Article

Why do children need to be financially literate?

07 Aug 2019

Certain communities in India are known for their business acumen. An excellent example would particularly include people and communities from the western part of the country, viz. the Gujaratis, the Marwaris, the Jains and the Kachchhis, to name a few. If you have friends from these communities, you would have noticed how much they value money. The importance of money is ingrained in them from their very childhood. They are taught how to manage money and are given the required training in their familial businesses from a young age. These children go on to become financially savvy adults.

This goes to show the importance of being financially literate and savvy from an early age. It is not challenging for children to understand the basic concepts of money management. Children are quicker than adults at picking up concepts. Moreover, they are already being taught basic arithmetic at school, which is required to understand concepts like earnings, spending, and savings. With appropriate training and exposure, they can be made financially literate and thus, we can ensure a bright future for them from a very young age.

Here are four money management concepts that can be taught to children

  1. The value for money

    Children must learn that money has value, and that the moment it is spent, it is gone, and you lose that value. To demonstrate this, it would be best to take them grocery shopping. Since money is tangible, using cash would be prudent to teach them its value.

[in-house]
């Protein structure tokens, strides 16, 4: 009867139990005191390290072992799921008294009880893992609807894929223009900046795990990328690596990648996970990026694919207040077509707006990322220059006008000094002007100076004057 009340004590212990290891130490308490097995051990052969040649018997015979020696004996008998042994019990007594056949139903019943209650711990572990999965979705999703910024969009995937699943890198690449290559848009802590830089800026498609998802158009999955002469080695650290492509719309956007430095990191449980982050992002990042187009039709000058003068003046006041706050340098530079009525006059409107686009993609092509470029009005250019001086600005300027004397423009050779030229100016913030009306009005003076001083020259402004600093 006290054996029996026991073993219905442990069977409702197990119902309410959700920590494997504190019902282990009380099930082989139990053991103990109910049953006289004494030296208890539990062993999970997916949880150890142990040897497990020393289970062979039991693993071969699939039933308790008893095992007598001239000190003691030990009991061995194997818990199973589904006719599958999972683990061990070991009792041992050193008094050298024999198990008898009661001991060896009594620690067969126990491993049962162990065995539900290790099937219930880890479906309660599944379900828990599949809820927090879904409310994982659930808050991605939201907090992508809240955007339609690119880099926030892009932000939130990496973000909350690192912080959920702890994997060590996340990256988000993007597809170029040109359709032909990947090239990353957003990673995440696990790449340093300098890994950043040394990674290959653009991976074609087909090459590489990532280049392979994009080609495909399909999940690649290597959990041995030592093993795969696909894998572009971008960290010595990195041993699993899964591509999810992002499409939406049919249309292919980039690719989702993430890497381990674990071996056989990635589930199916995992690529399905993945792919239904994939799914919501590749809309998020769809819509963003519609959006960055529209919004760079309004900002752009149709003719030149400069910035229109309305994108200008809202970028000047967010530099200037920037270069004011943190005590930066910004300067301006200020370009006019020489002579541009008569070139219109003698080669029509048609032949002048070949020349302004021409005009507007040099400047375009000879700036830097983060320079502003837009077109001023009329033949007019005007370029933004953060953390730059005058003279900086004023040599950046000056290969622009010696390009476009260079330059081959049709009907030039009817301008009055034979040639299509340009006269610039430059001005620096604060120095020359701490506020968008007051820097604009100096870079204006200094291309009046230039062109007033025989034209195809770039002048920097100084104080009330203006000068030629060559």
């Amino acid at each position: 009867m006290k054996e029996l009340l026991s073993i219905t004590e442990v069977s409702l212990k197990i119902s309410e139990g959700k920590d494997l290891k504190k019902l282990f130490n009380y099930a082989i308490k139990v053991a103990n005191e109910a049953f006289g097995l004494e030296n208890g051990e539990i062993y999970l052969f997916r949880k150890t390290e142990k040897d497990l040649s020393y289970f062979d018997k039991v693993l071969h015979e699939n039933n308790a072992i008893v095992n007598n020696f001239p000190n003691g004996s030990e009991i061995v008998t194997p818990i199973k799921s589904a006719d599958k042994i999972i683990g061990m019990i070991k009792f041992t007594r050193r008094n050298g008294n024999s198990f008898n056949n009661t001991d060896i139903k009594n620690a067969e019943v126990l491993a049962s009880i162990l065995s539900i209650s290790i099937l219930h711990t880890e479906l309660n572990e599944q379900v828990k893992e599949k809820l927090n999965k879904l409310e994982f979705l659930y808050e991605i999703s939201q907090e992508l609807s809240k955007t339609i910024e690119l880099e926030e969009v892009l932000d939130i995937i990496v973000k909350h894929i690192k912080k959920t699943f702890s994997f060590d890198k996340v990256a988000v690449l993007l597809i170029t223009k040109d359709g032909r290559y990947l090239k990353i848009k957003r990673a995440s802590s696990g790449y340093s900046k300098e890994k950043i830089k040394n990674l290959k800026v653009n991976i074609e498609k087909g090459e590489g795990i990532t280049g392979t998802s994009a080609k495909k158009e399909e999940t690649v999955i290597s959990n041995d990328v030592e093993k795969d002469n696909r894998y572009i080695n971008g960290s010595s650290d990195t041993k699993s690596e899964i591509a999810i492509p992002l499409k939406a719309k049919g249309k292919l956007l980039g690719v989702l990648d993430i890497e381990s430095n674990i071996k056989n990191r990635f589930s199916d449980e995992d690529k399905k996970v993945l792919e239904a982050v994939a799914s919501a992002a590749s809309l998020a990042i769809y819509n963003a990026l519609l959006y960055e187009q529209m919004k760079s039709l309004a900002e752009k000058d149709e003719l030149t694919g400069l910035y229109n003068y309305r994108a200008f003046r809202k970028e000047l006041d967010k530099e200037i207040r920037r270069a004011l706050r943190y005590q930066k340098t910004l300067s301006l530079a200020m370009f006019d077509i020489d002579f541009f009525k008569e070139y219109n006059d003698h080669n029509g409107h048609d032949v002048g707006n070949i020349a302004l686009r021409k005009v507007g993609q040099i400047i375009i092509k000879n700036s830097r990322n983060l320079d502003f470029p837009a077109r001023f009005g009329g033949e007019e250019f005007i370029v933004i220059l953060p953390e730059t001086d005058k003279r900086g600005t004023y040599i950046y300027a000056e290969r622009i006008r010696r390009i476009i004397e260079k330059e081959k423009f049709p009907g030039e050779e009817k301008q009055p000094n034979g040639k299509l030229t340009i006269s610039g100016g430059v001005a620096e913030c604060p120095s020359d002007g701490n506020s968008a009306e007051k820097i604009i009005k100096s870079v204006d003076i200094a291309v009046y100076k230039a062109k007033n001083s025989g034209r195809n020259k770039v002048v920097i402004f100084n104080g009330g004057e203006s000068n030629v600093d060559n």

2. Expenditures

    Children must learn the differences between necessary and frivolous expenditures. Learning the differences will help them realize that money should not be spent unnecessarily, but should rather be used as a means of fulfilling necessities.

  3. Allowances

    By giving them allowances, parents can teach and make children capable of handling money independently. It is proposed that children below the age of ten should be given weekly allowances, pre-teens bi-weekly, while teens should be proffered a monthly allowance. The parent has to be particular about these allowances and not over allocate. Giving them allowances will help them learn the concepts of saving and especially spending within their allowances.

  4. Basics of banking

 Taking children along on a visit to the bank will help parents teach them banking concepts in a live environment. While there, they can learn about depositing money, filling bank slips, withdrawals, savings account, interest rates, and checks, among other things.

Conclusively, when financial literacy is given the same importance as formal education, children become aware about the value of money. This way, they learn that money has to be earned. Children should not be under the impression that money magically flows out from the parents’ debit card. Financial literacy will teach them the correlation between working and earnings. From an early age, they will know that one needs to work to be able to earn money and thus, they will spend it wisely when the time comes. As they grow up, they will develop further insight on the importance of saving and investing. As adults, they will be able to categorize their money into essential spending, saving, and indulging, respectively.

As responsible adults, it will be easier for them to understand the concepts of the stock market. Investing in equity, debt, and other financial instruments will aid their budgeting and investing habits and subsequently, allow them to achieve and enjoy future goals in a systematic and planned manner.